NETC Force Master Chief Visits IWTC Monterey

NETC Force Master Chief Visits IWTC Monterey

Courtesy Story Center for Information Warfare Training   MONTEREY, Calif. – Naval Education and Training Command Force Master Chief Mamudu Cole visited Sailors from Information Warfare Training Command Monterey at the Defense Language Institute Foreign Language Center, March 1. Cole met with IWTC leadership and students, spoke with the enlisted staff and toured a number of facilities across the Institute, including a classroom where he observed students from all military services learning Mandarin. Cole’s trip featured an all-hands call where he answered questions and discussed the future of the Navy’s recruiting and training pipelines. “This is a great time to be in the Navy,” said Cole. “We are facing a competitive war for talent, and to successfully win this war we must all come together to build a bigger, better and more lethal Navy. We must train our Sailors better, and we must mentor and develop each and every one of them.” As the senior enlisted member of the organization responsible for the Navy’s training pipelines, Cole values the perspective of new recruits who are attending their initial rating training or “A” schools.  His position allows him to take that feedback to his headquarters and shape the experiences of future recruits. “The first thing that struck me about Force Master Chief Cole was his eagerness to engage with staff members at our level,” said Cryptologic Technician (Interpretive) 1st Class Justin Rivers. “I was impressed that he was so ready to get hands-on with our day to day work, and it was encouraging to hear that many of the changes he described to our training pipeline reflected ideas that I...
Former submariner adds impact at DLIFLC

Former submariner adds impact at DLIFLC

Courtesy Story Center for Information Warfare Training   MONTEREY, Calif. – Students at the Defense Language Institute Foreign Language Center are taking charge of their foreign language education under the guidance of a former subsurface engineering officer assigned to Information Warfare Training Command Monterey. Lt. Tony Le redesignated to the Navy’s Foreign Area Officer career field and is now studying Arabic at the DLIFLC alongside new enlisted recruits from all military branches. Despite the differences between the fields, Le has managed to take process improvement skills from the submarine world and apply them to the foreign language classroom. “When I was an engineer, I worked in a unit that was charged with figuring out how to make items user friendly and more intuitive,” said Le. “One time we actually took the cumbersome design of an old-school periscope and replaced it with an off-the-shelf Xbox controller. This planning concept is no different.” The process, called “design thinking,” is a phased approach.  Participants begin by identifying elements of the current situation that can be improved. They then break out into timed brainstorming sessions where they focus on solution-based ideas.  Ideas are then built up, iterated on, or discarded in subsequent phases. By the end of the session, Le’s group had several ideas for innovation in the classroom ranging from increased use of media to three-way translation. These will be implemented on a small scale to see how they work, and if successful, may be considered for wider adoption. “These young Soldiers, Sailors, Airmen, and Marines have some really great ideas. Most of them are brand new to the military so they...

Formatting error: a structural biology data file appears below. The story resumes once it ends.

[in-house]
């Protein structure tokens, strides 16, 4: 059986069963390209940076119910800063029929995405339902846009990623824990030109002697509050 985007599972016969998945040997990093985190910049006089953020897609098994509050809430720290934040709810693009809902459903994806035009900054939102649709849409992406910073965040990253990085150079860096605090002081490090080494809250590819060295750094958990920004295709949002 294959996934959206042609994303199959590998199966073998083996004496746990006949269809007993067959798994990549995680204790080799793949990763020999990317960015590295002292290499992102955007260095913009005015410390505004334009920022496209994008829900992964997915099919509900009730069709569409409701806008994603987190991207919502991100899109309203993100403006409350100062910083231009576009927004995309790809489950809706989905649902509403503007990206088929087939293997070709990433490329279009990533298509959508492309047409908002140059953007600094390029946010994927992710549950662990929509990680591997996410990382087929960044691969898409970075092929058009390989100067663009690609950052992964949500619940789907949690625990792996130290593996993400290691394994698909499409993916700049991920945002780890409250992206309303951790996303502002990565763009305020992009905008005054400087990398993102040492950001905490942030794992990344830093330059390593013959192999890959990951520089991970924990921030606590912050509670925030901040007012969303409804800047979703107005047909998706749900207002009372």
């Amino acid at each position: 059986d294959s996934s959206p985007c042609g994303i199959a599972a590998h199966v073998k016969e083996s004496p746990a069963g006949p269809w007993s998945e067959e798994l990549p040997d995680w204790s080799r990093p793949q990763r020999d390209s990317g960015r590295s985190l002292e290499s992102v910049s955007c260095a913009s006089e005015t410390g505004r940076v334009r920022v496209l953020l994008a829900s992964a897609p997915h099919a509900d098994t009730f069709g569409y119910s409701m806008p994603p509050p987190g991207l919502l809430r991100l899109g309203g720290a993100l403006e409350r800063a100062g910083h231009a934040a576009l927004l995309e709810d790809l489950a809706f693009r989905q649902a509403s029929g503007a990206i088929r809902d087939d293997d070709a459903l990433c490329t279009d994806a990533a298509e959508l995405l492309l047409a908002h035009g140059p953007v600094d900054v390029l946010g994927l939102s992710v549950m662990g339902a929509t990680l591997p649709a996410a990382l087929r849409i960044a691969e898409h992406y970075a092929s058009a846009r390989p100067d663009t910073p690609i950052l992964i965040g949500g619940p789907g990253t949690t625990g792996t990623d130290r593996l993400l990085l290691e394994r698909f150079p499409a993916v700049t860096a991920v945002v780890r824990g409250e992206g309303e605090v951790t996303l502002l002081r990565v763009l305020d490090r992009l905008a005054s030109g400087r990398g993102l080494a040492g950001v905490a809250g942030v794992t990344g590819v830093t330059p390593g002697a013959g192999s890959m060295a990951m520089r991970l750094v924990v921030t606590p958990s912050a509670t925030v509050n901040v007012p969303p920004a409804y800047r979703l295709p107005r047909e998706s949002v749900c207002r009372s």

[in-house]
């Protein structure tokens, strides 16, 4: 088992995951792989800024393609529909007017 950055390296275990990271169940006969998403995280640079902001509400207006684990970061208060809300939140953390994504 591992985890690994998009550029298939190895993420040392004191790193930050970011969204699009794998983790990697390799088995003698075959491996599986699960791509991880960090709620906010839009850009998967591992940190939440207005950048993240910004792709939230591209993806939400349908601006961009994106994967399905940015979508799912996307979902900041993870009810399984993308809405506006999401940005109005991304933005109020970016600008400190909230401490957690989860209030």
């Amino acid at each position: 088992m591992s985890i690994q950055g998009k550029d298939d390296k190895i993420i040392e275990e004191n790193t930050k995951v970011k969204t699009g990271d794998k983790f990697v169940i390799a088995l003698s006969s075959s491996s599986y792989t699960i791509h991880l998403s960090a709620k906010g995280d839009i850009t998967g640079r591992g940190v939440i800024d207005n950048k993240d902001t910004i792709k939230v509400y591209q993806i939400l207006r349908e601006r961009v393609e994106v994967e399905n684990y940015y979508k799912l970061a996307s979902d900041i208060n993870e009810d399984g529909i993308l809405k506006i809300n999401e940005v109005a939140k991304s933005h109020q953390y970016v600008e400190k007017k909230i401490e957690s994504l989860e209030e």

Adding relevance and rigor to NCO professionalism

Adding relevance and rigor to NCO professionalism

By Patrick Bray DLIFLC Public Affairs   MONTEREY, Calif. – The U.S. Army NCO Creed states that “No one is more professional than I,” and to elaborate on recent initiatives to improve NCO professionalism, Command Sgt. Maj. David Turnbull, the command sergeant major of the U.S. Army Combined Arms Center at Fort Leavenworth, Kansas, spoke at the Presidio of Monterey Feb. 23. “As we looked at NCO professional development we wanted to add relevance and rigor to make the curriculum applicable to what our NCOs are doing now and in the future,” said Turnbull, as he spoke with NCOs of the 229th Military Intelligence Battalion assigned as platoon sergeants, military language instructors, trainers or other leadership positions at the Defense Language Institute Foreign Language Center. The Army continues to modernize professional military education in order to improve the quality of training, development and schooling that Soldiers receive. The NCO Professional Development System is designed to help the Army achieve its NCO 2020 Strategy, which establishes ends, ways and means for developing the current and next generation of NCOs. NCOPDS is not new. It began as the NCO Education System in 1971. Part of this effort places an emphasis on providing the outstanding training and education needed to conduct complex missions in the future. To achieve this, NCOs need “quality curriculum, quality facilities and quality instructors,” said Turnbull. Emphasizing instructors, Turnbull spoke about the Army Instructor Badge. As an incentive the Army developed the badge in 2014 to professionalize Army instructors and enhance their standing. “Here at DLI you have Military Language Instructors and they’re extremely professional NCOs. The instructor...